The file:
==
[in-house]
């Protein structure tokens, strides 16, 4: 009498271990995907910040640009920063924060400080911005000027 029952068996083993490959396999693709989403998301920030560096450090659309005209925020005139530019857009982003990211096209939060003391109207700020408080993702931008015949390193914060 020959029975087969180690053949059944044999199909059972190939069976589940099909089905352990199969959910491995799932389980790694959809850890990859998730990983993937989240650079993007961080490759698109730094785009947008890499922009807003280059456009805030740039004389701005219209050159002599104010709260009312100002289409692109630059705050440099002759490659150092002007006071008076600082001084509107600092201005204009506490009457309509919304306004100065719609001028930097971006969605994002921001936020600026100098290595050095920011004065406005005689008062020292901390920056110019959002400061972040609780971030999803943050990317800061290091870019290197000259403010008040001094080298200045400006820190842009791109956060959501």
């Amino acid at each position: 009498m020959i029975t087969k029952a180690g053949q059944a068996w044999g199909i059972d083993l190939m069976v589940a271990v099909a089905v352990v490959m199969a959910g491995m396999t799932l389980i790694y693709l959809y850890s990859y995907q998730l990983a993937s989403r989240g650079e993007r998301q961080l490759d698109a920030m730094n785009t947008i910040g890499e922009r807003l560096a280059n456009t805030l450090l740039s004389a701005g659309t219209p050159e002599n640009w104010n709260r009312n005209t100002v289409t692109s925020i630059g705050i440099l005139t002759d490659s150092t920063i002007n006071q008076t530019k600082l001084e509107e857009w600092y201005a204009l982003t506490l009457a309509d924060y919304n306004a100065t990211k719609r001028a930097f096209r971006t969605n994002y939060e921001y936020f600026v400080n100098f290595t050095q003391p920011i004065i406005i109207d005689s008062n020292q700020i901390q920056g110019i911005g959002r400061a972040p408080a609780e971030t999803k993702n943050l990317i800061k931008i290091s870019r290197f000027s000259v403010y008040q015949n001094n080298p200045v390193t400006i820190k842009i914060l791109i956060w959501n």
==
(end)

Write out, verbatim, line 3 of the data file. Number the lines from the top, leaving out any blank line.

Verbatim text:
């Amino acid at each position: 009498m020959i029975t087969k029952a180690g053949q059944a068996w044999g199909i059972d083993l190939m069976v589940a271990v099909a089905v352990v490959m199969a959910g491995m396999t799932l389980i790694y693709l959809y850890s990859y995907q998730l990983a993937s989403r989240g650079e993007r998301q961080l490759d698109a920030m730094n785009t947008i910040g890499e922009r807003l560096a280059n456009t805030l450090l740039s004389a701005g659309t219209p050159e002599n640009w104010n709260r009312n005209t100002v289409t692109s925020i630059g705050i440099l005139t002759d490659s150092t920063i002007n006071q008076t530019k600082l001084e509107e857009w600092y201005a204009l982003t506490l009457a309509d924060y919304n306004a100065t990211k719609r001028a930097f096209r971006t969605n994002y939060e921001y936020f600026v400080n100098f290595t050095q003391p920011i004065i406005i109207d005689s008062n020292q700020i901390q920056g110019i911005g959002r400061a972040p408080a609780e971030t999803k993702n943050l990317i800061k931008i290091s870019r290197f000027s000259v403010y008040q015949n001094n080298p200045v390193t400006i820190k842009i914060l791109i956060w959501n």